4 x 3 metre Mixed Habitat Avairy

by Bev Law
(Perth, Australia)

Hi Team:

I have a hodge podge collection of birds that have come to me through every means but purchase, so unfortunatley I never had the luxury of choice.
While everyone's in for the winter I have built a Habitat Avairy for one lot & a smaller 8ft x 4ft habitat for 4 finches (learnt the hard way not to house budgies with finch. RIP Finch the finch)- What a difference a year makes.

None of my birds match. I have three newly fledged Chinese painted Quail brothers (who incidentally call out and keep me up in the night, dear lord when does that stop?), I am intending to move them in with my 2 female budgies (3 & 5 years) a newly fledged Turquoisine Parrot and also a young male Rosa Bourke Parrot. It is heavily planted with flight space, mound for the rain, shallow dry river bed - that sort of thing. I will be putting an excess of nest homes for inclement weather, they still will be in for the tough part of summer & winter.

I have read the related pieces on your site and see that you discourage mixing. I'm hoping there wont be spontaneous bird combustion when we get to the great outdoors in the Australian spring.

The winter is is providing an extended introduction period as the cages indoors are lined up in full view of each other. There are no outward signs of aggression after a month. In fact it appears too good to be true (touch all the wood in the new avairy!)

I guess I hope the space I have made will assist in the transition while I pray no more need a home and end up at my door. Birds - they're not just forever, they're for Christmas you know.

Even if you don't post this I would so love to hear your opinion. Thank you.

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Jun 10, 2010
4 x 3 metre Mixed Habitat Avairy
by: Linda

Well, happily enough, I think you're on the right track here, and applaud your efforts with bird rescue. We need many, many more like you. People not only willing to open their homes to some of these sad little creatures, but to build a nice, large flight for them.

I'm familiar with the budgies and the Bourkes, but not the Tourq parrot. If the birds are of roughly the same size and same part of the world, they will do okay together. Trouble happens when people mix up birds of different species from different parts of the world, i.e. South American, Asian, Australian, African and Central America. Those from South and Central America usually get along okay, but when someone mixes up the others there will be big trouble. Some parrots from diff parts of the world won't even breed in close proximity to those they consider foreigners. It also DOES NOT MATTER if the birds were born in captivity or not as they bring with them their own unique genetic patterns from their countries of original origin. Parrots are wild and will remain wild regardless of upbringing.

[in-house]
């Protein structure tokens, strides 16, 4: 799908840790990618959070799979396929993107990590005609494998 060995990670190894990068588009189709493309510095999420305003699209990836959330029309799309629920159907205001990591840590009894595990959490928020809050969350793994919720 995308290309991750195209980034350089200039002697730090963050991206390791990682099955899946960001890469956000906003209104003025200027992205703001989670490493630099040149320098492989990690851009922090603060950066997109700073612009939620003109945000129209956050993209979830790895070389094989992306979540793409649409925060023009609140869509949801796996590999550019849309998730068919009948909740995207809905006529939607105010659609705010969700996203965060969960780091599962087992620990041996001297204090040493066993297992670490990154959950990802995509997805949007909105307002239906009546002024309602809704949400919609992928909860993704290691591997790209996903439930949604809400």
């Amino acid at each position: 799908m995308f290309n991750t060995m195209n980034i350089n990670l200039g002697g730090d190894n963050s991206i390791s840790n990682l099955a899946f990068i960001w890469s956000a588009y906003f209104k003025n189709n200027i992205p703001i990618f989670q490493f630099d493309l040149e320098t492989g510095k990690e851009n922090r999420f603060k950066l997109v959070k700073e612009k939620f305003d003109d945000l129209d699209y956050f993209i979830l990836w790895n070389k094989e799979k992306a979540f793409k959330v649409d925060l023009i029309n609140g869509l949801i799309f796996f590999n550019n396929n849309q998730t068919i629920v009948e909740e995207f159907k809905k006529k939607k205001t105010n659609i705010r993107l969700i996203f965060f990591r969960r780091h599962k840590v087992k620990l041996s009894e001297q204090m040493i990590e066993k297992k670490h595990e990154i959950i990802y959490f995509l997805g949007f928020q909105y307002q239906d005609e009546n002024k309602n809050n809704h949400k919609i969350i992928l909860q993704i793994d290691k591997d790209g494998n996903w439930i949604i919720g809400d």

The only advice I feel you may need to hear is to be very careful to not get too many birds. I know it may mean you have to turn down some, so try and find other homes for those you cannot take. What happens with big hearted people like you, is they take on too many birds and end up not being able to feed and vet them as they should be. Not saying you are doing that, and too many birds are too many. I know, as I've been there, done that and even have a t-shirt for it! Just take in what is comfortable for you to feed and vet and clean up after.

Reach out for help from other people for the ones you cannot manage because eventually, even the largest aviary becomes overcrowded and fighting and sickness will abound. Start to reach out now and begin to find some people willing to learn from you and become part of your bird rescue work. Your friends, or people they know. Outreach is the most important part of rescue as we can never take in all the birds, dogs and cats needing decent homes. You may consider getting together an email mailing list to send to all your contacts when a new bird shows up and needs a home. Best of luck on getting together a comprehensive list of people willing to help out. They can even help out temporarily while you are looking for permanent homes for the birds which is called fostering. Many possibilities here, and you'll find this aspect of the work both rewarding and sometimes frustrating. Don't give up, just keep on keeping on.

Thanks for writing, and you are very much appreciated, and your work is honored and respected.


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